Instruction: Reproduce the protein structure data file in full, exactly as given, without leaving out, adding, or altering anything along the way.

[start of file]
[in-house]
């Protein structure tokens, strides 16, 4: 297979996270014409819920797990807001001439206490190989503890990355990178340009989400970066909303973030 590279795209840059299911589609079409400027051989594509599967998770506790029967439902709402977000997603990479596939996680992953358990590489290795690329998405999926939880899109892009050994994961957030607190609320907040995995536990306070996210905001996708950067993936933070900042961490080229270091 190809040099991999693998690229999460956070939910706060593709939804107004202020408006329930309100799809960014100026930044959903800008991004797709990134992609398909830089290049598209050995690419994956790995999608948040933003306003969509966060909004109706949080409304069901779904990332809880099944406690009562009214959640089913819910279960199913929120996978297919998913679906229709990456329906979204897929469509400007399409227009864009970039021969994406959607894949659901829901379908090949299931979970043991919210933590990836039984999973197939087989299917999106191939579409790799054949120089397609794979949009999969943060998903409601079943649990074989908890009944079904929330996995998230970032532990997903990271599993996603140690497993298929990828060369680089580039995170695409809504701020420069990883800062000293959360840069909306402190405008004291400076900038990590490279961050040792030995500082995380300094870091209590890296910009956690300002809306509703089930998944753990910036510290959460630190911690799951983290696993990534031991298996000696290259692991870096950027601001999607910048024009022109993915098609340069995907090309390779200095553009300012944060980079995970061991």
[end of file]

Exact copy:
[in-house]
């Protein structure tokens, strides 16, 4: 297979996270014409819920797990807001001439206490190989503890990355990178340009989400970066909303973030 590279795209840059299911589609079409400027051989594509599967998770506790029967439902709402977000997603990479596939996680992953358990590489290795690329998405999926939880899109892009050994994961957030607190609320907040995995536990306070996210905001996708950067993936933070900042961490080229270091 190809040099991999693998690229999460956070939910706060593709939804107004202020408006329930309100799809960014100026930044959903800008991004797709990134992609398909830089290049598209050995690419994956790995999608948040933003306003969509966060909004109706949080409304069901779904990332809880099944406690009562009214959640089913819910279960199913929120996978297919998913679906229709990456329906979204897929469509400007399409227009864009970039021969994406959607894949659901829901379908090949299931979970043991919210933590990836039984999973197939087989299917999106191939579409790799054949120089397609794979949009999969943060998903409601079943649990074989908890009944079904929330996995998230970032532990997903990271599993996603140690497993298929990828060369680089580039995170695409809504701020420069990883800062000293959360840069909306402190405008004291400076900038990590490279961050040792030995500082995380300094870091209590890296910009956690300002809306509703089930998944753990910036510290959460630190911690799951983290696993990534031991298996000696290259692991870096950027601001999607910048024009022109993915098609340069995907090309390779200095553009300012944060980079995970061991």